In today’s business landscape, sustainability has emerged as a critical aspect of corporate responsibility. As companies strive to minimize their environmental impact and enhance their social contributions, the need for formalized sustainability reporting becomes increasingly apparent.
The concept of sustainability has expanded over the last decades to encompass so much more than “going green” and the available standards that could form the backbone of a corporate sustainability report make up a veritable alphabet soup of acronyms. While they all have some overlap, they each are designed to prioritize specific elements of sustainability depending on the sector and region.
Among the various frameworks available, the Greenhouse Gas (GHG) Protocol stands as a widely recognized and respected methodology for measuring and reporting corporate greenhouse gas emissions.
If you’re just starting to design your sustainability report and your focus lies on carbon reporting and meeting Net Zero targets, the GHG Protocol will provide you with high quality data that provides value to your organization and stakeholders.
Benefits of GHG Reporting
Why undertake GHG reporting at all? These days it can feel like everyone from small businesses to multinational organizations claims to be sustainable. But that’s actually a good thing.
The deadlines to meet our obligations under the Paris Agreement are approaching. By 2030, businesses will have to have reduced their carbon emissions by 30% from baseline numbers.
If you’ve looked at the news lately, it feels like there are stories of extreme weather – from wildfires to droughts to floods – every day all over the world. The opportunity to prevent climate change has passed. All we can do now is mitigate the damage by slowing rising temperatures.
Beyond slowing climate change, which takes contributions from all levels of business and government, companies undertaking climate action can see a number of other benefits, including:
- Enhanced Corporate Reputation and Brand Value
GHG reporting demonstrates a company’s commitment to sustainability and responsible environmental practices. By disclosing their GHG emissions and reporting on year-over-year reductions and showcasing efforts to reduce them, businesses can build a positive reputation among customers, investors, employees, and other stakeholders.
- Responsible Investment Opportunities
With more and more investors focusing on environmental, social, and governance (ESG) factors in their decision-making process, businesses that actively engage in GHG reporting and reduce their carbon footprint are more likely to attract responsible investors. Actively striving toward meeting ESG goals can enhance corporate resilience and profitability, giving these companies an advantage in the eyes of investors and financial institutions.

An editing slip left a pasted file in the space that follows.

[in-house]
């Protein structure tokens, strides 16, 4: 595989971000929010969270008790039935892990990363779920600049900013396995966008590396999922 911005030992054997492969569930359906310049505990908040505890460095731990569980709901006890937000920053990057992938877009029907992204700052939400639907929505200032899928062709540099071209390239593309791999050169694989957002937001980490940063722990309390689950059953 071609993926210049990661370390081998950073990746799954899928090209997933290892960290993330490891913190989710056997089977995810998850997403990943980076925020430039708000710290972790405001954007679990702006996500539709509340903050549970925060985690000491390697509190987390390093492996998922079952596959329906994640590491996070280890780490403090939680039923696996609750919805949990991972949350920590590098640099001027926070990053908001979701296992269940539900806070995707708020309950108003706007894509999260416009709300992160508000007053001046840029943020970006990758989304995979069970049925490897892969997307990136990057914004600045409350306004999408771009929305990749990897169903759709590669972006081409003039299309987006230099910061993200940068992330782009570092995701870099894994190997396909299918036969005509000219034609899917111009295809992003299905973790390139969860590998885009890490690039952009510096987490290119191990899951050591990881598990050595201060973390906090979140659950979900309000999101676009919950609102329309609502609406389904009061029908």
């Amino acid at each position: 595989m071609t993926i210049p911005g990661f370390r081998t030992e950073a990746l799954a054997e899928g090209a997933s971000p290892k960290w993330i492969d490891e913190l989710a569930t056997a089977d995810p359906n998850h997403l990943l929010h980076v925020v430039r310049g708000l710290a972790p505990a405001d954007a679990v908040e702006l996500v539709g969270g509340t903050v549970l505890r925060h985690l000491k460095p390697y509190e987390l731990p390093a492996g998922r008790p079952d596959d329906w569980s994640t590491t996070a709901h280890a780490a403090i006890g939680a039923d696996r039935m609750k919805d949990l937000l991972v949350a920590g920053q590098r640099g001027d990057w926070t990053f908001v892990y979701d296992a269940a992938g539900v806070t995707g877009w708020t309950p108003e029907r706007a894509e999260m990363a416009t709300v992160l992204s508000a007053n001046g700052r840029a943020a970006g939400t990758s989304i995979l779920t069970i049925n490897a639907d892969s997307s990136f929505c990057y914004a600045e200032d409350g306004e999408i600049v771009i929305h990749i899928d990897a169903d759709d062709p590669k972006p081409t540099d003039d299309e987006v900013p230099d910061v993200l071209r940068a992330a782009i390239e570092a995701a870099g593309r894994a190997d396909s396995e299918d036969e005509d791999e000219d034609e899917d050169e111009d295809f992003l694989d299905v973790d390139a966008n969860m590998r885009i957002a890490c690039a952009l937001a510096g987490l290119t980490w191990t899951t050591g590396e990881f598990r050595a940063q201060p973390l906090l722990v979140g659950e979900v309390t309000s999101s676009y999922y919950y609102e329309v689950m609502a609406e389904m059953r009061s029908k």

- Cost Savings
When we talk about energy efficiency in the context of sustainability, a lot of emphasis is put on backend emissions like carbon dioxide. But as businesses identify areas with high emissions, they can also identify opportunities for improved resource efficiency and cost savings.
Implementing energy-efficient technologies, adopting renewable energy sources, and optimizing processes can lead to reduced operational costs and enhanced competitiveness.
- Reduced Regulatory and Legal Risks
As governments worldwide intensify efforts to combat climate change, environmental regulations are becoming more stringent. By voluntarily engaging in GHG reporting, businesses can proactively identify areas of non-compliance and work towards meeting regulatory requirements.
Companies who proactively assess their climate risks are better positioned to adapt to evolving climate policies, while reducing the risk of potential fines, penalties, or reputational damage associated with non-compliance.
- Improved Supply Chain Resilience
Modern GHG standards take a holistic view of sustainability, recognizing that no business operates in a vacuum, and that maximum benefits can be achieved by understanding climate impacts, risks, and opportunities up and down the value chain.
The GHG Protocol and other standards require that reporting not only assesses an organization’s direct emissions (Scope 1) and energy consumption (Scope 2) but also considers emissions associated with its supply chain (Scope 3).
By evaluating the carbon footprint of suppliers and partners, businesses can identify vulnerable points in their supply chain and work collaboratively to reduce emissions collectively.
- Enhanced Employee Engagement and Talent Attraction
The labor market of the 2020s has seen drastic change compared to past decades. Employers have to work harder than ever to attract and retain talent. Employees are increasingly seeking purpose-driven workplaces that prioritize sustainability and environmental responsibility.
GHG reporting signals a company’s commitment to addressing climate change and promoting a greener future. Engaging employees in sustainability initiatives and reporting progress can foster a sense of purpose, pride, and commitment to the organization’s mission. Additionally, it can attract top talent, especially among younger generations, who are passionate about environmental causes.
- Innovation and Competitive Advantage
Sustainability reporting can act as a catalyst for innovation within a company. The pursuit of emission reduction targets often drives organizations to explore new technologies, products, and services to help them reach their sustainability goals. These innovations can lead to a competitive advantage as businesses differentiate themselves in the market.
What Is the GHG Protocol?
The GHG Reporting Protocol, sometimes called the GHGRP, was developed by the World Resources Institute (WRI) and the World Business Council for Sustainable Development (WBCSD).
While other sustainability and ESG standards may focus on many different elements including water and forest conservation, diversity and inclusion, ethics and transparency in leadership, the GHG Protocol focuses exclusively on GHG emissions. It provides a standardized and transparent methodology for companies to measure and manage their carbon footprint accurately.
The GHG Protocol is designed to be implemented across sectors and geographic regions. As such, the requirements can be broadly interpreted to make them relevant to organizations regardless of their business activities. They include reporting on three scopes of GHG emissions.
What Are Scope 1, 2, 3 Emissions?
As discussed above, successful implementation of GHG-reduction targets and programs requires a holistic approach that isn’t limited to a business’s activities within their own facilities. As such, the GHG Protocol requires reporting on scope 1, 2, and 3 emissions.
At first glance there can appear to be a lot of overlap between the scopes, and it’s important to understand how they’re different so reports don’t double count emissions.
- Scope 1: Direct emissions from sources that the company owns or controls, such as emissions from company-owned vehicles or on-site manufacturing processes.